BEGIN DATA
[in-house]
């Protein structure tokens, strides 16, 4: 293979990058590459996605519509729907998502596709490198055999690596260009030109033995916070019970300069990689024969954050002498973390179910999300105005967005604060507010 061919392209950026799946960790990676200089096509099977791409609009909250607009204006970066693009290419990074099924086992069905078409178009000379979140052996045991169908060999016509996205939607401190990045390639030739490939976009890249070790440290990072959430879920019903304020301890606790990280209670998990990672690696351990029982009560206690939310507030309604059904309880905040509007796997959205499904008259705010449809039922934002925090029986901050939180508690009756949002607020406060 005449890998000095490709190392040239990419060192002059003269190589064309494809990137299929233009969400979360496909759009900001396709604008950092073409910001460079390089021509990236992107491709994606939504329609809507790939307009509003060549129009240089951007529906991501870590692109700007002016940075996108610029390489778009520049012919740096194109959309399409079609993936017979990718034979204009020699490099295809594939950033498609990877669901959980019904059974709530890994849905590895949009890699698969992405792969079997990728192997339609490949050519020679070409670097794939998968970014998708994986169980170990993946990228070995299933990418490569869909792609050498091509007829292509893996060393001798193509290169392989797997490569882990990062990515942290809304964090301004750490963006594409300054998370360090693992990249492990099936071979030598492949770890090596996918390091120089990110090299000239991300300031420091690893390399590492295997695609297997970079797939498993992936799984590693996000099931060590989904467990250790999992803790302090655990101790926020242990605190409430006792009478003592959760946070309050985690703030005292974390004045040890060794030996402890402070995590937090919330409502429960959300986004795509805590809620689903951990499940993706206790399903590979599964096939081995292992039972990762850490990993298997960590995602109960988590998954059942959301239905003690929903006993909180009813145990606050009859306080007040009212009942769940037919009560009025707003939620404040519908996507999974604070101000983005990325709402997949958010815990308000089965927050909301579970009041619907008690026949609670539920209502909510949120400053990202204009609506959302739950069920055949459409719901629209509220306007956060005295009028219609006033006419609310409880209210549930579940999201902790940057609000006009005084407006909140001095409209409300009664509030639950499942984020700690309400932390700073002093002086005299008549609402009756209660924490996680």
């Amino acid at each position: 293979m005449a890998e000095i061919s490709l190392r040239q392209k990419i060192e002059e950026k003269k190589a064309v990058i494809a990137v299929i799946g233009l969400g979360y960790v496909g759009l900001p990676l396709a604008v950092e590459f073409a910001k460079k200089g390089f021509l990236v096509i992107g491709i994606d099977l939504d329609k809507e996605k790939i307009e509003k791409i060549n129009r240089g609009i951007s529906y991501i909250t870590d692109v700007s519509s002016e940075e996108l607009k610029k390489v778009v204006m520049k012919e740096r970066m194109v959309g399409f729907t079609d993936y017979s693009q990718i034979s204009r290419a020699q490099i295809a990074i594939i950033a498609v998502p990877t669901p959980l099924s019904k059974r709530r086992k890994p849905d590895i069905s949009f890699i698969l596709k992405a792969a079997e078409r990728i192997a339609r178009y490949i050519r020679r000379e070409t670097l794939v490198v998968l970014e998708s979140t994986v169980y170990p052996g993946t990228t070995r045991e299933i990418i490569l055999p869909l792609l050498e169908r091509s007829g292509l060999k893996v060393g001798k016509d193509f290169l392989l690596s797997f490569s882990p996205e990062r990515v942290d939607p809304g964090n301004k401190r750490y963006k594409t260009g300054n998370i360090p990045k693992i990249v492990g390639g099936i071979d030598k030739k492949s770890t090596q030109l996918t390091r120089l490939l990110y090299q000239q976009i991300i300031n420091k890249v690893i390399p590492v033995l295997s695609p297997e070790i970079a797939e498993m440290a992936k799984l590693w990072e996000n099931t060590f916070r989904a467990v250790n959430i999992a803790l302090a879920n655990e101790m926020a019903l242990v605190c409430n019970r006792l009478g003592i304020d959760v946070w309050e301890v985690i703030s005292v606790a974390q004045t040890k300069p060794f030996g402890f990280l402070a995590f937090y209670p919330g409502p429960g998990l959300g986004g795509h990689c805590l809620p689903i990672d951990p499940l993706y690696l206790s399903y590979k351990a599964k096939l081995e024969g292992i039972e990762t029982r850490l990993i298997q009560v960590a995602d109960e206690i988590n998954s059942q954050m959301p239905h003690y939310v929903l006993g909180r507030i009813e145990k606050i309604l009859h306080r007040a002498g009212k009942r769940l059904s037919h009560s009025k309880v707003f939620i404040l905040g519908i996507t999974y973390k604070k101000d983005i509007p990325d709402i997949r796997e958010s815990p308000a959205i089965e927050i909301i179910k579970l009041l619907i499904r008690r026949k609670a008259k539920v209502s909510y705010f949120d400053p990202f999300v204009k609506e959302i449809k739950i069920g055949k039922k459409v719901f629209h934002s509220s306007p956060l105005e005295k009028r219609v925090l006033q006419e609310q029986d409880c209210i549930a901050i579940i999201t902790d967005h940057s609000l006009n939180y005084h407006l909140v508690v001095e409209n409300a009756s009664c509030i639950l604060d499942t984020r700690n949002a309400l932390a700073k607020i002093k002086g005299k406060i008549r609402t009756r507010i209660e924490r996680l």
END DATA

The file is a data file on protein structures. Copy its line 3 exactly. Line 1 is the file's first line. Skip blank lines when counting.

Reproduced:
């Amino acid at each position: 293979m005449a890998e000095i061919s490709l190392r040239q392209k990419i060192e002059e950026k003269k190589a064309v990058i494809a990137v299929i799946g233009l969400g979360y960790v496909g759009l900001p990676l396709a604008v950092e590459f073409a910001k460079k200089g390089f021509l990236v096509i992107g491709i994606d099977l939504d329609k809507e996605k790939i307009e509003k791409i060549n129009r240089g609009i951007s529906y991501i909250t870590d692109v700007s519509s002016e940075e996108l607009k610029k390489v778009v204006m520049k012919e740096r970066m194109v959309g399409f729907t079609d993936y017979s693009q990718i034979s204009r290419a020699q490099i295809a990074i594939i950033a498609v998502p990877t669901p959980l099924s019904k059974r709530r086992k890994p849905d590895i069905s949009f890699i698969l596709k992405a792969a079997e078409r990728i192997a339609r178009y490949i050519r020679r000379e070409t670097l794939v490198v998968l970014e998708s979140t994986v169980y170990p052996g993946t990228t070995r045991e299933i990418i490569l055999p869909l792609l050498e169908r091509s007829g292509l060999k893996v060393g001798k016509d193509f290169l392989l690596s797997f490569s882990p996205e990062r990515v942290d939607p809304g964090n301004k401190r750490y963006k594409t260009g300054n998370i360090p990045k693992i990249v492990g390639g099936i071979d030598k030739k492949s770890t090596q030109l996918t390091r120089l490939l990110y090299q000239q976009i991300i300031n420091k890249v690893i390399p590492v033995l295997s695609p297997e070790i970079a797939e498993m440290a992936k799984l590693w990072e996000n099931t060590f916070r989904a467990v250790n959430i999992a803790l302090a879920n655990e101790m926020a019903l242990v605190c409430n019970r006792l009478g003592i304020d959760v946070w309050e301890v985690i703030s005292v606790a974390q004045t040890k300069p060794f030996g402890f990280l402070a995590f937090y209670p919330g409502p429960g998990l959300g986004g795509h990689c805590l809620p689903i990672d951990p499940l993706y690696l206790s399903y590979k351990a599964k096939l081995e024969g292992i039972e990762t029982r850490l990993i298997q009560v960590a995602d109960e206690i988590n998954s059942q954050m959301p239905h003690y939310v929903l006993g909180r507030i009813e145990k606050i309604l009859h306080r007040a002498g009212k009942r769940l059904s037919h009560s009025k309880v707003f939620i404040l905040g519908i996507t999974y973390k604070k101000d983005i509007p990325d709402i997949r796997e958010s815990p308000a959205i089965e927050i909301i179910k579970l009041l619907i499904r008690r026949k609670a008259k539920v209502s909510y705010f949120d400053p990202f999300v204009k609506e959302i449809k739950i069920g055949k039922k459409v719901f629209h934002s509220s306007p956060l105005e005295k009028r219609v925090l006033q006419e609310q029986d409880c209210i549930a901050i579940i999201t902790d967005h940057s609000l006009n939180y005084h407006l909140v508690v001095e409209n409300a009756s009664c509030i639950l604060d499942t984020r700690n949002a309400l932390a700073k607020i002093k002086g005299k406060i008549r609402t009756r507010i209660e924490r996680l």